On the AT I never looked forward to the storm clouds that spelled r-a-i-n in my future. Storms too often also spell d-a-n-g-e-r to hikers and trail runners. When you're above tree line, as on a bald or ridge top, or you have to ford un-bridged streams, approaching bad weather takes on urgent undertones. Lightning, high winds, dense fog, heavy rain, sleet, or snow can cause hypothermia, disorientation, losing the Trail, getting totally lost, slipping off a cliff, being swept down a river, even death.

And on the AT rain meant I'd surely miss some great views. That happened several times, most notably in the Smokies. And by now you know how I love to take photos!

Nope, I was pretty much a pessimist when storm clouds approached.

But as you can see from some of the following photos, I was ever the opportunist, always on the lookout for a dramatic photo when I saw gray or angry-looking clouds on the horizon! That illustrates a bit of optimism on my part, I think.

That "silver lining," you know?

As you sit before your computer screen in your warm, dry home (or office), come along with me for a little while on the Appalachian Trail as storm clouds gather in the distance . . .

STORM DRAMA IN THE SMOKIES

I thought it might rain on Day 14, my first day in Great Smoky Mountain National Park. There were gray clouds in the distance as I ran over one of several balds early in the morning.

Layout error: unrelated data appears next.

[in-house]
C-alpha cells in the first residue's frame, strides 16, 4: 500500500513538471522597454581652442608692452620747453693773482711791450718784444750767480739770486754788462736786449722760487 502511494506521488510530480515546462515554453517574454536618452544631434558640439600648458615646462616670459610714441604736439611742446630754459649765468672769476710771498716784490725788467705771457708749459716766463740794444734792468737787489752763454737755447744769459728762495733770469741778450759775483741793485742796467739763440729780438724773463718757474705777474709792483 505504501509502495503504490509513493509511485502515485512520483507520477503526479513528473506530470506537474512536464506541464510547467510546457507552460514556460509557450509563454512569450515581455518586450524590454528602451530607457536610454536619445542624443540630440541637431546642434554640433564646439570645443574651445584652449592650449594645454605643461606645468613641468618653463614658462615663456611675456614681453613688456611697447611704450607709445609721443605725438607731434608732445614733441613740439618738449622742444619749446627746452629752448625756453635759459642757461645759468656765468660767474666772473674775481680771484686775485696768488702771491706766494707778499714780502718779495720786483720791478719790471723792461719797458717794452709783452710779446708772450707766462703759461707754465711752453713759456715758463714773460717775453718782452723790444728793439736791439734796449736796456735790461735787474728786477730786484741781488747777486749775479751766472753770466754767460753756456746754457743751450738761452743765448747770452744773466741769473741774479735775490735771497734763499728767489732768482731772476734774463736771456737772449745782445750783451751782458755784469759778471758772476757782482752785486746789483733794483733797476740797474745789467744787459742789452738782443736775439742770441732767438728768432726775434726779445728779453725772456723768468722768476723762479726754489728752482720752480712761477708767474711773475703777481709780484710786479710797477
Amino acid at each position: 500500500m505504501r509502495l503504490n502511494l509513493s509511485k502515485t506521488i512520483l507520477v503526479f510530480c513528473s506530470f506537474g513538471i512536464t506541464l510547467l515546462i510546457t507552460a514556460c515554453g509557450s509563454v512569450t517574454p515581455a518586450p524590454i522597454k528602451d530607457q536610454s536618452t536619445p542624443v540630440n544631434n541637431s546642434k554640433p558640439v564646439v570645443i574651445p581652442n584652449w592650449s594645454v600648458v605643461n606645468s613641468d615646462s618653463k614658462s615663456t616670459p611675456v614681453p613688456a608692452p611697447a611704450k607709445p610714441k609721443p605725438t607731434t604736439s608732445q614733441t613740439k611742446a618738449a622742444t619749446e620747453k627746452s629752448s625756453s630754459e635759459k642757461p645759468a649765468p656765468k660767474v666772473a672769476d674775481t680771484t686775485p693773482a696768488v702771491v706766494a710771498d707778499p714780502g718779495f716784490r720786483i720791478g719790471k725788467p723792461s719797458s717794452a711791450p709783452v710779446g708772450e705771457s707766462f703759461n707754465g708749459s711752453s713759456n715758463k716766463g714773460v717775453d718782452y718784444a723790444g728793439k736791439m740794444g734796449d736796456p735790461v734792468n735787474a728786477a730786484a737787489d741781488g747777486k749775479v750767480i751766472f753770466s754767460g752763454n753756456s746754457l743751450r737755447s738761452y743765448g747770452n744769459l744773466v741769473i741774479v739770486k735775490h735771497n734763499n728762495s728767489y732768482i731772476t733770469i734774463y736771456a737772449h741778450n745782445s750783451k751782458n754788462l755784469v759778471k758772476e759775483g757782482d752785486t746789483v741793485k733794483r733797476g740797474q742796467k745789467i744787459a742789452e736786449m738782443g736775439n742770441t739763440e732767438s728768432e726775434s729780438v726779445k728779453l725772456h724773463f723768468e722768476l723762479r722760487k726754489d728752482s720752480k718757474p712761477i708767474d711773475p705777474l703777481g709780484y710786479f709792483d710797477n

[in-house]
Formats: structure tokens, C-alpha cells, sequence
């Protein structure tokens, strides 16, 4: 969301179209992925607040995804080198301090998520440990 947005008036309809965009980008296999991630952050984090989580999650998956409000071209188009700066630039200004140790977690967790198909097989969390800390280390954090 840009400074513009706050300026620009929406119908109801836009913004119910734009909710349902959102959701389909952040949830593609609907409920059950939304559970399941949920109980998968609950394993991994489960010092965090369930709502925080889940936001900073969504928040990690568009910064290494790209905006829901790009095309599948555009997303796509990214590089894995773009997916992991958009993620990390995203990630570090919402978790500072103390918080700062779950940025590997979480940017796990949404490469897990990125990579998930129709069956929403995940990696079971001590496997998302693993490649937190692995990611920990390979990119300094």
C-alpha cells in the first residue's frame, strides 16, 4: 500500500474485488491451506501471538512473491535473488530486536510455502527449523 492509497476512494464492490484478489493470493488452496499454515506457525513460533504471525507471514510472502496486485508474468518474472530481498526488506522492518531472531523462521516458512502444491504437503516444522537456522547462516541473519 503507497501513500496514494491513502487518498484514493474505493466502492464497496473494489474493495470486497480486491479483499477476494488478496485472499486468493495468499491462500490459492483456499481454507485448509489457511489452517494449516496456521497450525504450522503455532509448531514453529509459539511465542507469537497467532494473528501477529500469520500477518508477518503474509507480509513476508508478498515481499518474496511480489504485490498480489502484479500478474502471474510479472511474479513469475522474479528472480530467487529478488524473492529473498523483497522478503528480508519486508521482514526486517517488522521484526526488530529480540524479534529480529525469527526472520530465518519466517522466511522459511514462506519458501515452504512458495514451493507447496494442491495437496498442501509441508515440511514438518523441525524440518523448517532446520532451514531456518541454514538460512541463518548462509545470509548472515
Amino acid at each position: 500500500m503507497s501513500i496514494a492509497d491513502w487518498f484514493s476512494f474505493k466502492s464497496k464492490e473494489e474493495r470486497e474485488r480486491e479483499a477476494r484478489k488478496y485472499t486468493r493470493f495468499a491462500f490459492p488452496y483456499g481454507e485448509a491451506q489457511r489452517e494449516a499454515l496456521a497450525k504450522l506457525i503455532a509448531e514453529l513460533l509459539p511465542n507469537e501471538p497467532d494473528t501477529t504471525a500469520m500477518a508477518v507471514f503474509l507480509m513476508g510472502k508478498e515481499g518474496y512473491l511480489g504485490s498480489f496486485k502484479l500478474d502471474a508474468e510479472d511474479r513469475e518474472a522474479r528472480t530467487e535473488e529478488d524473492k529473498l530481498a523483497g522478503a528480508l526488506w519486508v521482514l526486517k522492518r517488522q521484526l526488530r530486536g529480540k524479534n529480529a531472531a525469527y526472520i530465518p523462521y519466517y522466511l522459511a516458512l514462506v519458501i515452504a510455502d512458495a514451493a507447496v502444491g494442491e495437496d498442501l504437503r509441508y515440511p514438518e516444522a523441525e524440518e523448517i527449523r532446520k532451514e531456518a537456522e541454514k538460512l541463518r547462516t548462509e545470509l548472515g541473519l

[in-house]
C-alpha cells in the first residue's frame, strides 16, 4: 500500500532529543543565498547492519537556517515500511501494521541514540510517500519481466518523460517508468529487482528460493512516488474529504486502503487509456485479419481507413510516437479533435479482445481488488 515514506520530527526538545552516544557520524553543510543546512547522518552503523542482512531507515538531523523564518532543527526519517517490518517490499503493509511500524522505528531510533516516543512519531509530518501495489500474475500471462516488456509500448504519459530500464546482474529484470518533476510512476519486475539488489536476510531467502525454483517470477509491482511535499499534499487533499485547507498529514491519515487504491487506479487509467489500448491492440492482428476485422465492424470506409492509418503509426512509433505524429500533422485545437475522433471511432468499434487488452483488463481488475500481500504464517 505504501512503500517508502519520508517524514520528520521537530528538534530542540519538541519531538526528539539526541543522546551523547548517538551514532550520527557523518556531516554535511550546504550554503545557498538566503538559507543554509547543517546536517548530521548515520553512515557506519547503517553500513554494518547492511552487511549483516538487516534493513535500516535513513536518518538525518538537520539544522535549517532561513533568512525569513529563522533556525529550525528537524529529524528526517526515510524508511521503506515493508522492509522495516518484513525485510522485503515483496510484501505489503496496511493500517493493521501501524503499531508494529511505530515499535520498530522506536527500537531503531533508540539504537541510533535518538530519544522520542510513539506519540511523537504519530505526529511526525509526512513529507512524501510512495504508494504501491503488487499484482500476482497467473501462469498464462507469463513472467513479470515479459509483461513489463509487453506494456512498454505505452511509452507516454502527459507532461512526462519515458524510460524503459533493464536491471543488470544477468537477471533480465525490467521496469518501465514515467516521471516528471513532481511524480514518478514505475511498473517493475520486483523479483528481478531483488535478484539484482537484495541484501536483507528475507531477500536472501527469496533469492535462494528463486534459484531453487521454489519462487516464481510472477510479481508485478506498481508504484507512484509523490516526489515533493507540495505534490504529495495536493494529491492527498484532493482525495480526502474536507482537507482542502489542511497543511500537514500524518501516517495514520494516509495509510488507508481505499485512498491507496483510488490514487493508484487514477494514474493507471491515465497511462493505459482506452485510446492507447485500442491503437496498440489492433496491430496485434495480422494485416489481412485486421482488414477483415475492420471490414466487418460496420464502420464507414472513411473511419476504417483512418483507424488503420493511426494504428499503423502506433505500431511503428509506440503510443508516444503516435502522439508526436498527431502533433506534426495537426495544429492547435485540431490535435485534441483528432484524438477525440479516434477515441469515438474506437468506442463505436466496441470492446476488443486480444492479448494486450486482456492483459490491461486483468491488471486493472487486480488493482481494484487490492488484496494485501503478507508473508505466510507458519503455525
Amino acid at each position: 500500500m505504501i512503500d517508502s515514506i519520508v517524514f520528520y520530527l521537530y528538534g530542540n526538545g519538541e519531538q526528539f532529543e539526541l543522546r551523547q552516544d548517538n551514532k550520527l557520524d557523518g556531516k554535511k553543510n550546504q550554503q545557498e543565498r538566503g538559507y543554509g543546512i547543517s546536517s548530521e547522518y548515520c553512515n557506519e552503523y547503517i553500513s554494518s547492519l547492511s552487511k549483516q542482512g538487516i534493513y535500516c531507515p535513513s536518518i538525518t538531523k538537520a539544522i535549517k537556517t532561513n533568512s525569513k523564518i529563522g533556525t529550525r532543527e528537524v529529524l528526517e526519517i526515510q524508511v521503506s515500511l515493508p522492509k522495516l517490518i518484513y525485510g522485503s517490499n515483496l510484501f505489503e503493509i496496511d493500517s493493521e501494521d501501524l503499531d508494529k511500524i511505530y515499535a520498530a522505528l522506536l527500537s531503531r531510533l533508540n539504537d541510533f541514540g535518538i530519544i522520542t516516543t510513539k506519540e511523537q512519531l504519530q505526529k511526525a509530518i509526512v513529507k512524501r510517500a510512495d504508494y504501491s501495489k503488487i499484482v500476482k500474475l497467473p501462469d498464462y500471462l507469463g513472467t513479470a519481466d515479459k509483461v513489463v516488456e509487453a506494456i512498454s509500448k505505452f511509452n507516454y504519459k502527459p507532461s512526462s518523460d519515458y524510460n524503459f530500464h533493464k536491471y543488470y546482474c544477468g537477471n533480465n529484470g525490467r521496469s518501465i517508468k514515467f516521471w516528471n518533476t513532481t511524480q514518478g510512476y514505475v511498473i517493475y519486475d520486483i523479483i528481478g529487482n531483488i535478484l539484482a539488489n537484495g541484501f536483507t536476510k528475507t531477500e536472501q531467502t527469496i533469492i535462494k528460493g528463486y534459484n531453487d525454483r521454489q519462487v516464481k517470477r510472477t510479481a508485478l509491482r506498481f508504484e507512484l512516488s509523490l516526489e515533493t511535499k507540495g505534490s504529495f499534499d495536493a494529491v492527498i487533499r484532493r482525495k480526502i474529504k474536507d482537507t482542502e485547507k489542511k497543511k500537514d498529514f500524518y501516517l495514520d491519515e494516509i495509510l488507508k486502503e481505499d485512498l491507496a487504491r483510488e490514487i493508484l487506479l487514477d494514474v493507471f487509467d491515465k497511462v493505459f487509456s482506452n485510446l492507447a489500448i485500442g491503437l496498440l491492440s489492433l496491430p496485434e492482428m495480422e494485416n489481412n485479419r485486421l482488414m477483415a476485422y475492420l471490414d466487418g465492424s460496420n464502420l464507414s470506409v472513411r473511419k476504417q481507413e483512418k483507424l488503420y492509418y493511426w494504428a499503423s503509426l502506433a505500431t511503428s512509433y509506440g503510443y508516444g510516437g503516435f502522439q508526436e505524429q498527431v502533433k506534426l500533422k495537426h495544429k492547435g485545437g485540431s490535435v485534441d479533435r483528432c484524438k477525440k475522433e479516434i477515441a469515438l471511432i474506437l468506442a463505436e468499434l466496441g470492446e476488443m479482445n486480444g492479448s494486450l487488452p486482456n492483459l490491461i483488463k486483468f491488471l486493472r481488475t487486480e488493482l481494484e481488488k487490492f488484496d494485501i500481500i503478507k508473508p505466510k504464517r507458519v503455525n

The Trail passed through this pretty orchard with blooming trees under threatening skies:

 

I was fortunate that day to not receive any rain on the thirty-one miles I ran. The sky cleared up by late morning and I could see the marvelous views for which the park is famous. I was less fortunate the next two days in the Smokies, however.

Probably my most disappointing day on the entire Appalachian Trail was Day 16 in the Smokies. I was doing a very long roadless stretch north from Clingman's Dome to Davenport Gap, a distance of over thirty-one miles across some of the highest ridges on the AT.

I had read and heard that the views in this section were spectacular - on a clear day. The day I ran it was rainy and I had only a brief thirty-minute window of opportunity to see any mountains other than the ones I was running on.